As shown in FIG. 6, tensional member 40 may be located in interior space 29 and consist of rod 31 which is affixed to an opposingly located truss modules. This may be accomplished by first affixing end 33 of rod 31 to a plate 35 located in an opposing truss module through use of a threaded connection, welding or pinning. Of course other methods known to those of ordinary skill in the art for releasably and permanently affixing rod 31 would be within the scope of this invention.
As further shown in FIG. 6, opposing threaded end 37 of rod 31 is positioned to pass through an aperture 38 in plate 39 which is located on an opposingly located truss module. A biasing force is created and maintained by placing a threaded fastener 43 or a similar device onto threaded end 37 and tightening fastener 43, which creates a force that biases the truss modules together.
In another embodiment, a flexible tensional member may be used. This tensional member which may be a steel cable 44 as shown in FIG. 2, linked chain elements 50 as shown in FIG. 3, and a combination of flexible and rigid elements 23 as further shown in FIGS. 2 and 4. Of course, persons of ordinary skill would also recognize that other elements may be also used to form the tensional member. This type of tensional member may also be used in either interior space 29 or in interior space 27.
To facilitate threading the tensional member through interior space 27 of member 16, the tensional member may be segmented into workable, smaller lengths as shown in FIG. 2. As shown, each length may then be connected by the use of rigid threaded elements or couplings which may be internally threaded 46, externally threaded 48, or threaded rods 49. Once connected in this manner, the tensional member may consist of a series of flexible segments, threaded fasteners, and rigid segments.
To create the biasing force, a tightening mechanism 60 is employed. As shown in FIG. 7, mechanism 60 consists of a base 62 having mounting holes 64 that fasteners 66 may pass through in order to facilitate the mounting of the truss system to a support surface.
Tightening mechanism 60 further includes a projection 70 that has a set of internal threads 72 that are sized to receive a threaded portion from the tensional member. Tension is produced by either rotating mechanism 60, the threaded portion of the tensional member, or both. This then causes a biasing force that urges the modules together thereby creating a rigid system with enhanced load bearing strength. Of course, persons of ordinary skill in the art work know that other means for creating the biasing force could be used. Such devices as cranks, winches or hydraulic drives may be used as well.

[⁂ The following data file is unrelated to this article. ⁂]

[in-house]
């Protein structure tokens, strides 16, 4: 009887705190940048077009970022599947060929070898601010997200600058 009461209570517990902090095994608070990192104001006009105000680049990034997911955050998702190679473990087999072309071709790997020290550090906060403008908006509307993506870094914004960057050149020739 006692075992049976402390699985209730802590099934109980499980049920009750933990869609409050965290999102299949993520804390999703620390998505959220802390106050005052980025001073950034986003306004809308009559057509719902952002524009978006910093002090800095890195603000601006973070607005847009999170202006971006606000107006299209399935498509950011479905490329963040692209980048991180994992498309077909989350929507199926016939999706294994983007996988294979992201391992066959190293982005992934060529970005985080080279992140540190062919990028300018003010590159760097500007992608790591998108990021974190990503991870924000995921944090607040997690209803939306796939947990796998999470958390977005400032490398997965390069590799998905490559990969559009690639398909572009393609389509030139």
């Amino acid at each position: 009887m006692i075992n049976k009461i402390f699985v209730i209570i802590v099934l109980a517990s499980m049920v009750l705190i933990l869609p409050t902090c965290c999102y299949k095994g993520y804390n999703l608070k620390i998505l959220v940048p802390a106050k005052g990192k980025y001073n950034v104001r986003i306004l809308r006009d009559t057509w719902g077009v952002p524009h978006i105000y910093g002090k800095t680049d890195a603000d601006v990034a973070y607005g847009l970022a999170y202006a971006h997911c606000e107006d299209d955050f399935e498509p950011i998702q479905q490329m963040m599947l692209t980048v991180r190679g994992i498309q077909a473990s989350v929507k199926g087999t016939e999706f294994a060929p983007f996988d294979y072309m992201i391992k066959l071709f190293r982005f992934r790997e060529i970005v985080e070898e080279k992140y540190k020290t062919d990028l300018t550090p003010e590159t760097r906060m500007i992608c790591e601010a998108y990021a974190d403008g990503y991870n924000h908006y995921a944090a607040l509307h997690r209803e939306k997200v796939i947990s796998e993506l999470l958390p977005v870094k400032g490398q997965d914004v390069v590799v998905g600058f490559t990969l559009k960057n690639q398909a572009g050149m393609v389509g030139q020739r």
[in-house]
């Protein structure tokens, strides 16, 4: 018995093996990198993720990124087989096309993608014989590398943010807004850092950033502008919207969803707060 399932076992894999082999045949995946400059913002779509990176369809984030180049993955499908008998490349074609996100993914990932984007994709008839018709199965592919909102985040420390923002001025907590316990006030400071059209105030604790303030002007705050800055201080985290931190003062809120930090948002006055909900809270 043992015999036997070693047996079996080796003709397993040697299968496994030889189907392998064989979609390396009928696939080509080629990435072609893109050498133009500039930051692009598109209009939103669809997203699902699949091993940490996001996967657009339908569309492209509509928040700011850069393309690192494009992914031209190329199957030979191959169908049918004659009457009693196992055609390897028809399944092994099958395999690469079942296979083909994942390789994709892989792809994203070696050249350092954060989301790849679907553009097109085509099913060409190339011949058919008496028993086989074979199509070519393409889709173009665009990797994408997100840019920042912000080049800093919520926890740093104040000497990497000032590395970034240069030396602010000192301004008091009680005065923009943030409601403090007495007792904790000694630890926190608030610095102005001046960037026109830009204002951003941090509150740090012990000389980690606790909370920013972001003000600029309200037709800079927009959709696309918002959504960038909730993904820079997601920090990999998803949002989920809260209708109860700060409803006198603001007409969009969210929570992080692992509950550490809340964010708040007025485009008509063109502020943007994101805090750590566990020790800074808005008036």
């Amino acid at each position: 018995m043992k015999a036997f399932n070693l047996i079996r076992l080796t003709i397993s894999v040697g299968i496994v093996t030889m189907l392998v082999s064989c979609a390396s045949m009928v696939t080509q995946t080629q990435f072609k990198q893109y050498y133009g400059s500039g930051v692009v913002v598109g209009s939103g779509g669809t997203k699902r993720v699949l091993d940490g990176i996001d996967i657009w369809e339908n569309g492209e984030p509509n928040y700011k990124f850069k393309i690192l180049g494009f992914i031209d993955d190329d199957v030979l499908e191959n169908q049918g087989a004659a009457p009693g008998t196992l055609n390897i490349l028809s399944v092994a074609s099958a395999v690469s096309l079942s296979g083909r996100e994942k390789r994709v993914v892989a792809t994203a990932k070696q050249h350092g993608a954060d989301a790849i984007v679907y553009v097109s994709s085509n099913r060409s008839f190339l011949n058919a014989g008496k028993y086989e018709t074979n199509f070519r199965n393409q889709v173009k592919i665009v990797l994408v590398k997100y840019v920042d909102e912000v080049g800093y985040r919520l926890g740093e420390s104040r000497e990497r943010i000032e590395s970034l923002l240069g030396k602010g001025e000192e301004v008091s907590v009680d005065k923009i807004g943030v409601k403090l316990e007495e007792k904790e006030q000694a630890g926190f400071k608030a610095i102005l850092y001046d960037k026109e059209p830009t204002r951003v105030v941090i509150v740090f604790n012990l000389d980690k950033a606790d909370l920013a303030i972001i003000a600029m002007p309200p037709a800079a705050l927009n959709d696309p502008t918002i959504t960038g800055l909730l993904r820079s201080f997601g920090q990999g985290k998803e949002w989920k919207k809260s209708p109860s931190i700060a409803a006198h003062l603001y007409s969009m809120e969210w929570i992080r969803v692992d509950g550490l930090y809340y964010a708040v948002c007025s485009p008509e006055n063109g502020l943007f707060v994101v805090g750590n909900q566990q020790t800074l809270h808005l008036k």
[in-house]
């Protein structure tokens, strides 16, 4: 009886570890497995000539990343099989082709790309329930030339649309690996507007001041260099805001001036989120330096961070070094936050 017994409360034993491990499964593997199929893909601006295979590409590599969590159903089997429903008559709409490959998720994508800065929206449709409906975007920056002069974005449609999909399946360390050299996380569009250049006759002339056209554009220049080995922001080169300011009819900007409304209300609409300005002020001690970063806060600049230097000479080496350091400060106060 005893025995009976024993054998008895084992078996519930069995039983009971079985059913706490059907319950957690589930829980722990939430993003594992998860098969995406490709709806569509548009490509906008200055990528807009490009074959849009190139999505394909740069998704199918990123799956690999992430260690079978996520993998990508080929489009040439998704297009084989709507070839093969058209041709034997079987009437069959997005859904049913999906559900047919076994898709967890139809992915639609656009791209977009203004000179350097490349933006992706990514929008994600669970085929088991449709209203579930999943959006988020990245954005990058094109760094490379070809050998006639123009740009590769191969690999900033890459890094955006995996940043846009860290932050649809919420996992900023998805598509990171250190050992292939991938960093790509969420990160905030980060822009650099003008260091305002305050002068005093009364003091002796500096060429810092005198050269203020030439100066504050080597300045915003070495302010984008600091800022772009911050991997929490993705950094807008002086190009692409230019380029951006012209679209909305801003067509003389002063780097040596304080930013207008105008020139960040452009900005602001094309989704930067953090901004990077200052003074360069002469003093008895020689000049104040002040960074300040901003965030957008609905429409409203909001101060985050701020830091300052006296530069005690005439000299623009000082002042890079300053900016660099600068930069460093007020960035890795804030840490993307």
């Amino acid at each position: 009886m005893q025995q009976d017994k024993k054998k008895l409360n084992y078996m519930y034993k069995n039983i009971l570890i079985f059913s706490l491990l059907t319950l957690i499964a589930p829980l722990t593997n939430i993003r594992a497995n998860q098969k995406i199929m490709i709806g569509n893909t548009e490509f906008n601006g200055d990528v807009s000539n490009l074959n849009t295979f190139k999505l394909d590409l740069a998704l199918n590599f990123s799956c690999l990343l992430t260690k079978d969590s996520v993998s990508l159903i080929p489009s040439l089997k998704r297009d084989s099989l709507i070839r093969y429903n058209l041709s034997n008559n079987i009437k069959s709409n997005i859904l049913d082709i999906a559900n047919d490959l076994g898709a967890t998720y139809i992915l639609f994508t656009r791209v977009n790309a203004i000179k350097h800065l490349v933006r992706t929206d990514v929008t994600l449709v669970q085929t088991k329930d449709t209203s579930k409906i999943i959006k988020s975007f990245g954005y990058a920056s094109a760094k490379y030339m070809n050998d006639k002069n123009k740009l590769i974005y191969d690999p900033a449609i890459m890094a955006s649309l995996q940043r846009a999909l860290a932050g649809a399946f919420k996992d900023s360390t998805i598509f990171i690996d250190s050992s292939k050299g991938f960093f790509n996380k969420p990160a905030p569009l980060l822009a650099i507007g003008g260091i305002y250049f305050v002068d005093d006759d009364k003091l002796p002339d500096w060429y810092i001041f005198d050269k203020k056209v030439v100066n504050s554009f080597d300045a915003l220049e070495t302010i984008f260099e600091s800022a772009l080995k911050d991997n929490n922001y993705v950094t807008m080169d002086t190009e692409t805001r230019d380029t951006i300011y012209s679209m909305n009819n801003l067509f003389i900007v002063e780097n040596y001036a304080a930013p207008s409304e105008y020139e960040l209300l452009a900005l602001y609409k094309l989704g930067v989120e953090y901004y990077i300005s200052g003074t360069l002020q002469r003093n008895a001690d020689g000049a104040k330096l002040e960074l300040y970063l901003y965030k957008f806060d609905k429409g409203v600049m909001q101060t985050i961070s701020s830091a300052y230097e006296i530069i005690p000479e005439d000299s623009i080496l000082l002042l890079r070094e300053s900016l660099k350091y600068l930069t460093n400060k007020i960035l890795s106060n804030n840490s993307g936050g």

Maintaining the biasing force during the operation of the system not only binds the modules together to form a more rigid system, it also helps to promote a seamless appearance. It has been found that the biasing force increases the strength of the truss and thereby increases the load bearing capacity of the system over that associated with other truss systems.
Since the use of a tensional member imparts added strength to truss system 14, as was stated above, non-linear modules 12 may be used with the system without a significant loss in the system's strength or load bearing capacity. Moreover, using a tensional member allows for the branching of truss modules from a junction 80 as shown in FIG. 5.
As shown, junction 80 consisting of opposing sidewalls 82, 83, 85, and 87 and mounting apertures 84 that are used to affix the truss branches to junction 80. Other configurations having 2, 6, 8 or some other number of sides may also be used to form junction 80 as well. As further shown in FIG. 5, junction 80 may include a plurality of apertures 84 which will allow the modules to be mounted in several different orientations.
A method by which truss modules may be mounted to junction 80 includes the use of washers 88 that facilitated mounting. As may be seen, a portion of washer 88 is sized to fit within aperture 30 of end 20 while an opposing end includes an expanded stop 90 that either abuts against a wall of junction 80 or is permanently affixed to junction 80. Tensional member 40 may then affixed to junction 80 by the use of a threaded fastener 95.
It will be appreciated by those skilled in the art that various changes and modifications can be made to the illustrated embodiments without departing from the spirit of the present invention. All such modifications and changes are intended to be covered by the appended claims.
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|US5964068 *||Aug 5, 1998||Oct 12, 1999||Lucasey Manufacturing Co.||Modular truss system|
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|U.S. Classification||52/223.9, 52/223.1, 52/645|
|International Classification||E04C3/04, E04C3/40, E04C5/08, E04C3/08|
|Cooperative Classification||E04C5/08, E04C3/08, E04C2003/0495, E04C3/40|
|European Classification||E04C5/08, E04C3/40, E04C3/08|
|Mar 14, 1997||AS||Assignment|
Owner name: LUCASEY MANUFACTURING CO., CALIFORNIA
Free format text: ASSIGNMENT OF ASSIGNORS INTEREST;ASSIGNOR:O NEILL, EDWARD;REEL/FRAME:008411/0575
Effective date: 19970225
|Apr 26, 2002||FPAY||Fee payment|
Year of fee payment: 4
|May 14, 2002||REMI||Maintenance fee reminder mailed|
|Mar 31, 2006||FPAY||Fee payment|
Year of fee payment: 8
|Apr 21, 2010||FPAY||Fee payment|
Year of fee payment: 12
|Aug 30, 2016||AS||Assignment|
Owner name: FIFTH LABOR, INC., CALIFORNIA
Free format text: ASSIGNMENT OF ASSIGNORS INTEREST;ASSIGNOR:LUCASEY MANUFACTURING CORPORATION;REEL/FRAME:039585/0286
Effective date: 20160729